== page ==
• Giro led Shillelagh onto the boat "because she likes the boat", whereupon he got jumped by a Giant Arowana. He hefted the donkey back onto land and defended himself, before realising there was a shoal of the beasts...
     
  • I have since researched
    what an arowana looks like,
    and it's not like a pejelagarto...
    With several of the more nature-savvy members knowing these massive fish could hurl themselves onto land and power their way back to water, the party tied a rope around the prisoner's corpse and used it as bait to drag one of them over the fire and batter it to death. It proved a more ample supper than the hare, and had another corpse in its belly bearing a signet ring from a noble family south of Langarica and a mace with a head designed that wails as it swings through the air. Alexander pocketed the ring, and Manius the mace.
     
  • The party sailed on for another day to reach Omaika, a small town. In the tavern, just before retiring for the night, Salazar picked up several rumours:
    • the town governor wasn't sleeping with his wife anymore
    • one shopkeeper had been accused of using magic on their customers
    • another shopkeeper had very suddenly hired someone to watch their shop for a week
    • someone's shipment had recently gone missing downriver. Upon further investigation, the person to speak to was a local kidnapper who'd lost a 'shipment'.

Tuesday, 5 February 2019

A Tale Of... Session Report 6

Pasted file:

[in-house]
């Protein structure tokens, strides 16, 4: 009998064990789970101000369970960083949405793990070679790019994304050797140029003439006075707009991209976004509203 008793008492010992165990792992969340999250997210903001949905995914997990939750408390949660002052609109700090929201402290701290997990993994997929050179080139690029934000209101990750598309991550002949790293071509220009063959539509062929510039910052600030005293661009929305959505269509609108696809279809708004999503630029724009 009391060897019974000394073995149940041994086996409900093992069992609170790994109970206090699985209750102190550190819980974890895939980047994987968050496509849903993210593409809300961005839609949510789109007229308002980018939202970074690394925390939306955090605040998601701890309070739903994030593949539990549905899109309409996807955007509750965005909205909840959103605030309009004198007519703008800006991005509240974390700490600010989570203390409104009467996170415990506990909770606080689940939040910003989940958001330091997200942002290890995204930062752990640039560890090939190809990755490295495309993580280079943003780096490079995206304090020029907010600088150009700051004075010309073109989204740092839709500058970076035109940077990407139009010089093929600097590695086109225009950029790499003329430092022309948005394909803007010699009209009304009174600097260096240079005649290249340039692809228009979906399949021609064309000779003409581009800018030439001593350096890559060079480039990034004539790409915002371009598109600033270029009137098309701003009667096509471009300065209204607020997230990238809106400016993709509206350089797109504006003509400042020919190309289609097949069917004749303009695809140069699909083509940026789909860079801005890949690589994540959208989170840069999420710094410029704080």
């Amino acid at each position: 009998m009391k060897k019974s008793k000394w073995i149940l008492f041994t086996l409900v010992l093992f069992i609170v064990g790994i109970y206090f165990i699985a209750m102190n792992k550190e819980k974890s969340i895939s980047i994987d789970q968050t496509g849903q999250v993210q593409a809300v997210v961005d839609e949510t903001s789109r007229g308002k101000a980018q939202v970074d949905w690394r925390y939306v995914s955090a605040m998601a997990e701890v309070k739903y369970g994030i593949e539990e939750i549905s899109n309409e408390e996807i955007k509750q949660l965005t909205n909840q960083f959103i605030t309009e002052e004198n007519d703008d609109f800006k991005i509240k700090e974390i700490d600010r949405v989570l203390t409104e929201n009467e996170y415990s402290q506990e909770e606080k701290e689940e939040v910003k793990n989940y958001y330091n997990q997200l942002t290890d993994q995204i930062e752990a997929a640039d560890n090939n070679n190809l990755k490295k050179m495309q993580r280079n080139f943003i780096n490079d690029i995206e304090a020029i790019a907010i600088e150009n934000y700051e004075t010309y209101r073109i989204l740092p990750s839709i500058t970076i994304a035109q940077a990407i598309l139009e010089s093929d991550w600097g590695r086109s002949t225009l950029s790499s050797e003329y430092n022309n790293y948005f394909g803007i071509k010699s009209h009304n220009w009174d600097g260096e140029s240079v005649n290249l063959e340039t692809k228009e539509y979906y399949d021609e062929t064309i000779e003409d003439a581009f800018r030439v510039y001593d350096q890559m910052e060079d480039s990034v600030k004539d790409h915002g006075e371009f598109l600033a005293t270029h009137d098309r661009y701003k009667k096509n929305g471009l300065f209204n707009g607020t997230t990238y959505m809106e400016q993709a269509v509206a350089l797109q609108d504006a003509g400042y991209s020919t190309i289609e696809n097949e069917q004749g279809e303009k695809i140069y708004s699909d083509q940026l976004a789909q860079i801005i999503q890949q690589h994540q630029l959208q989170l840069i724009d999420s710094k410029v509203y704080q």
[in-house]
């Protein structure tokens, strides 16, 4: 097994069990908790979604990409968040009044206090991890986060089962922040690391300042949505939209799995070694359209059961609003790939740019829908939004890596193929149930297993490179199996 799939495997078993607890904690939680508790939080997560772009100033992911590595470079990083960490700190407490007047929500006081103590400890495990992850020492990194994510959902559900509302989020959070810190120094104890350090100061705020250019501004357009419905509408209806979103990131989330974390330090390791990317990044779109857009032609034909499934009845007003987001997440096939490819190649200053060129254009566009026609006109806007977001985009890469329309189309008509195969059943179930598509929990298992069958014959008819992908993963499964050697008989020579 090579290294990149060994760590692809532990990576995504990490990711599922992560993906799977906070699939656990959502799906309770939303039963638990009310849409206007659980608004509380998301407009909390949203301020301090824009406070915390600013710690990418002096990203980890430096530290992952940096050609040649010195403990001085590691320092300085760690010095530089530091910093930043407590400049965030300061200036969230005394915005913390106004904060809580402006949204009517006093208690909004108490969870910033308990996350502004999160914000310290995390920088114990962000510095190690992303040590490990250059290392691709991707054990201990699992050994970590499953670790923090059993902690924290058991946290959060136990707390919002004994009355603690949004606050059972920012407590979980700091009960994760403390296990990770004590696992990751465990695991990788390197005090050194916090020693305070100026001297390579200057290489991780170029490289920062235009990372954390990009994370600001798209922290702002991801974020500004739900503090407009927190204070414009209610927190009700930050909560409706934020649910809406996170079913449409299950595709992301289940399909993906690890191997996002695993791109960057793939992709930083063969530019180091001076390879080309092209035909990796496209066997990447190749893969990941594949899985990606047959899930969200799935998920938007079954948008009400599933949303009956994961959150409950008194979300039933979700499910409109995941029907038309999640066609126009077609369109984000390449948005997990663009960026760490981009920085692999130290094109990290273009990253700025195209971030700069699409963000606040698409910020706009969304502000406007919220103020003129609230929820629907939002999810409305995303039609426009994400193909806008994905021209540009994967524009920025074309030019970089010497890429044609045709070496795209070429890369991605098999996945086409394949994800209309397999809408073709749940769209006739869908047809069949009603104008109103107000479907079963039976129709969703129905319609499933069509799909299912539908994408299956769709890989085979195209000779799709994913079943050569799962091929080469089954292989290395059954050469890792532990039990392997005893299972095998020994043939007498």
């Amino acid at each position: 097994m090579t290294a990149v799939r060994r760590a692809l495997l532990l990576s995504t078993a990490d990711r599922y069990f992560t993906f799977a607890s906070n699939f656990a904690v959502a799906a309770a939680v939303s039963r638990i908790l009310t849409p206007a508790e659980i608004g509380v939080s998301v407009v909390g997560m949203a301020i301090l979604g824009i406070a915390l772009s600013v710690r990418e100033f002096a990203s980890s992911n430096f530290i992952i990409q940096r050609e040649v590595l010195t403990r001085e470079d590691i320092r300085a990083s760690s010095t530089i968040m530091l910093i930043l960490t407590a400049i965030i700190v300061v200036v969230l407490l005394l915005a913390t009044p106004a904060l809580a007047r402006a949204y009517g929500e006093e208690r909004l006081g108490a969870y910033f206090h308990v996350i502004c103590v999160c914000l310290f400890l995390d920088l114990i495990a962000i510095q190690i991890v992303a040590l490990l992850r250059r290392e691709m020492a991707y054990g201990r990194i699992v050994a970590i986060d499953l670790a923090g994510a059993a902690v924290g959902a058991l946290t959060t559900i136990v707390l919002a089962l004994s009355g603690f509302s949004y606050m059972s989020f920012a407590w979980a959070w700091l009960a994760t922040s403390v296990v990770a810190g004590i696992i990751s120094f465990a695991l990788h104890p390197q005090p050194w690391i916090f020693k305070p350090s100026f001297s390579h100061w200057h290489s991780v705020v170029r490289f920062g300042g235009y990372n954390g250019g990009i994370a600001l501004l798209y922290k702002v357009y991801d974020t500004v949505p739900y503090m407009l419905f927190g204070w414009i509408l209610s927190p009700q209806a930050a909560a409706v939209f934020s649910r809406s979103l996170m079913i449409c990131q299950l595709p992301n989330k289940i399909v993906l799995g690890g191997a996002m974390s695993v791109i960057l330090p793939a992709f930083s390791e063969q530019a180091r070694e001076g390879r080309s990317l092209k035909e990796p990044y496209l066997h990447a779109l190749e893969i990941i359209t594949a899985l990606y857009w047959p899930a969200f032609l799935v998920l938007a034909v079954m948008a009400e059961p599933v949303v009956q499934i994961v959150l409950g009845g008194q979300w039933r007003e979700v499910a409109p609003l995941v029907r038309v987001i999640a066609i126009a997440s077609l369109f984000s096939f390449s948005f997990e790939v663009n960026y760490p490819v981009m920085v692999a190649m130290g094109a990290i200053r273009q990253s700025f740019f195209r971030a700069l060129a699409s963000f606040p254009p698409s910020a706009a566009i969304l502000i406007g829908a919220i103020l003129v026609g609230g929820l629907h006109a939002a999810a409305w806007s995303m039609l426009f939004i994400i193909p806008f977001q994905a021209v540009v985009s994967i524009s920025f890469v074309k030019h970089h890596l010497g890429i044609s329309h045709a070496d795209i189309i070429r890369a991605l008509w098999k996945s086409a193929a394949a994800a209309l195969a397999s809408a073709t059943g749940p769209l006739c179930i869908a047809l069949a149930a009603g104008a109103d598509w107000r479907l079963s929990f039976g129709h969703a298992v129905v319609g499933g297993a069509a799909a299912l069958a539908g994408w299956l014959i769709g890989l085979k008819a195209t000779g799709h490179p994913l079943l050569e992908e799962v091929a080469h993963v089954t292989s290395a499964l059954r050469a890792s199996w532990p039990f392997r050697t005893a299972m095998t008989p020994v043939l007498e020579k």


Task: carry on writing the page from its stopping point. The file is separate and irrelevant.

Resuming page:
This was a session of rest, merry making and a bit of blood spilling, and filled with players very agreeably fixing themselves to the rather obvious plot hooks dangling before them.




Cast:

Giro Beanna (lvl 2 barbarian)
A huge mischia player made even angrier by the loss of his mother to a magical beast attack. Carries a wooden chest on his back.

Salazar Caltata (lvl 2 rogue)
The scrawny fourth son of a nobleman. Good at hiding in a crowd. A snitch and a sneak.

Vero Anzano (lvl 2 ranger)
An old hunter with a mysterious past. Swamped under an enormous bear cloak.

Player Absence:

Arabella Volhollen (lvl 2 fighter) - an archer with societal ambitions. Highly suspicious of and condescending towards pretty much everybody.


Carousing

After a couple of days' uneventful travel back to Langarica, our battered crew elected to rest, lick their wounds and enjoy their earnings. Vero returned the fallen Ceasar's darts to his family - the only remains recoverable after the black pudding. Ceasar's father, Unai Giovanna, gravely accepted them and welcome the band in for a meal to celebrate the life of his life, as is traditional in this part of the world. Life is cheap, and mischia players tend to spend their share quicker than most.